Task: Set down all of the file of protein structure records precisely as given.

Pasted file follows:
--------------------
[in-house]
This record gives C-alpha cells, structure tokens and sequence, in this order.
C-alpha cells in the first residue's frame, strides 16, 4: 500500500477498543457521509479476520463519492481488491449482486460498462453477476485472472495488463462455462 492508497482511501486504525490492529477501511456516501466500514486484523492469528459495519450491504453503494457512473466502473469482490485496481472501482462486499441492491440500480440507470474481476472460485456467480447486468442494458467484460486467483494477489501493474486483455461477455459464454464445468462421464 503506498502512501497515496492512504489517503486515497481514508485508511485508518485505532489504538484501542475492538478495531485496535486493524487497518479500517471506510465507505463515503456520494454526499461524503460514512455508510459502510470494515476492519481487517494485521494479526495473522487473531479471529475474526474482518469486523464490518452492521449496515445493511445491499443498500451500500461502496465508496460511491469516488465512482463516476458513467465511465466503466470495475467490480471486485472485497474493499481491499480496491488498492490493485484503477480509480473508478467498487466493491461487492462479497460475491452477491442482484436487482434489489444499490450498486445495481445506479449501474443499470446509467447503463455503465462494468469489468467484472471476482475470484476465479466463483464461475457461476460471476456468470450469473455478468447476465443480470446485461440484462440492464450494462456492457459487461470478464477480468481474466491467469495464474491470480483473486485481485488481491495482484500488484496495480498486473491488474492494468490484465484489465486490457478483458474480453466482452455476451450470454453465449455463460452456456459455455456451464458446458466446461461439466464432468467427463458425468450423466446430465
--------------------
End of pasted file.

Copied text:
[in-house]
This record gives C-alpha cells, structure tokens and sequence, in this order.
C-alpha cells in the first residue's frame, strides 16, 4: 500500500477498543457521509479476520463519492481488491449482486460498462453477476485472472495488463462455462 492508497482511501486504525490492529477501511456516501466500514486484523492469528459495519450491504453503494457512473466502473469482490485496481472501482462486499441492491440500480440507470474481476472460485456467480447486468442494458467484460486467483494477489501493474486483455461477455459464454464445468462421464 503506498502512501497515496492512504489517503486515497481514508485508511485508518485505532489504538484501542475492538478495531485496535486493524487497518479500517471506510465507505463515503456520494454526499461524503460514512455508510459502510470494515476492519481487517494485521494479526495473522487473531479471529475474526474482518469486523464490518452492521449496515445493511445491499443498500451500500461502496465508496460511491469516488465512482463516476458513467465511465466503466470495475467490480471486485472485497474493499481491499480496491488498492490493485484503477480509480473508478467498487466493491461487492462479497460475491452477491442482484436487482434489489444499490450498486445495481445506479449501474443499470446509467447503463455503465462494468469489468467484472471476482475470484476465479466463483464461475457461476460471476456468470450469473455478468447476465443480470446485461440484462440492464450494462456492457459487461470478464477480468481474466491467469495464474491470480483473486485481485488481491495482484500488484496495480498486473491488474492494468490484465484489465486490457478483458474480453466482452455476451450470454453465449455463460452456456459455455456451464458446458466446461461439466464432468467427463458425468450423466446430465